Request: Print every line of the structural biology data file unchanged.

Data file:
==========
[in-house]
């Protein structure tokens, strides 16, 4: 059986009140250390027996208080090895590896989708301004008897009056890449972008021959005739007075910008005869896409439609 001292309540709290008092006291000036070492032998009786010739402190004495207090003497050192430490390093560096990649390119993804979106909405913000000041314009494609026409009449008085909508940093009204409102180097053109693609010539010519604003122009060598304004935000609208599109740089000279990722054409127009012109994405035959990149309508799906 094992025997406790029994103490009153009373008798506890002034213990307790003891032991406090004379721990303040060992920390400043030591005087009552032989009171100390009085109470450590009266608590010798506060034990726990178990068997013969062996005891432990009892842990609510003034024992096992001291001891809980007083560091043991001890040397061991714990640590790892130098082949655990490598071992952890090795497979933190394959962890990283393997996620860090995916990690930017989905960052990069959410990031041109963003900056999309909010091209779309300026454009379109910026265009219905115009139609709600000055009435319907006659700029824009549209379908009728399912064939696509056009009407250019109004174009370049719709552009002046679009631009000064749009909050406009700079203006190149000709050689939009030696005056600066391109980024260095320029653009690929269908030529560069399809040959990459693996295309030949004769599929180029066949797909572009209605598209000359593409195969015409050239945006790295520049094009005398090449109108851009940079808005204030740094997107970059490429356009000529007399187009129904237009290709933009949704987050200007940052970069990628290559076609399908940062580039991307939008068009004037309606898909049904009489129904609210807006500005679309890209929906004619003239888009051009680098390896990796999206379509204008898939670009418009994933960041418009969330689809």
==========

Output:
[in-house]
């Protein structure tokens, strides 16, 4: 059986009140250390027996208080090895590896989708301004008897009056890449972008021959005739007075910008005869896409439609 001292309540709290008092006291000036070492032998009786010739402190004495207090003497050192430490390093560096990649390119993804979106909405913000000041314009494609026409009449008085909508940093009204409102180097053109693609010539010519604003122009060598304004935000609208599109740089000279990722054409127009012109994405035959990149309508799906 094992025997406790029994103490009153009373008798506890002034213990307790003891032991406090004379721990303040060992920390400043030591005087009552032989009171100390009085109470450590009266608590010798506060034990726990178990068997013969062996005891432990009892842990609510003034024992096992001291001891809980007083560091043991001890040397061991714990640590790892130098082949655990490598071992952890090795497979933190394959962890990283393997996620860090995916990690930017989905960052990069959410990031041109963003900056999309909010091209779309300026454009379109910026265009219905115009139609709600000055009435319907006659700029824009549209379908009728399912064939696509056009009407250019109004174009370049719709552009002046679009631009000064749009909050406009700079203006190149000709050689939009030696005056600066391109980024260095320029653009690929269908030529560069399809040959990459693996295309030949004769599929180029066949797909572009209605598209000359593409195969015409050239945006790295520049094009005398090449109108851009940079808005204030740094997107970059490429356009000529007399187009129904237009290709933009949704987050200007940052970069990628290559076609399908940062580039991307939008068009004037309606898909049904009489129904609210807006500005679309890209929906004619003239888009051009680098390896990796999206379509204008898939670009418009994933960041418009969330689809």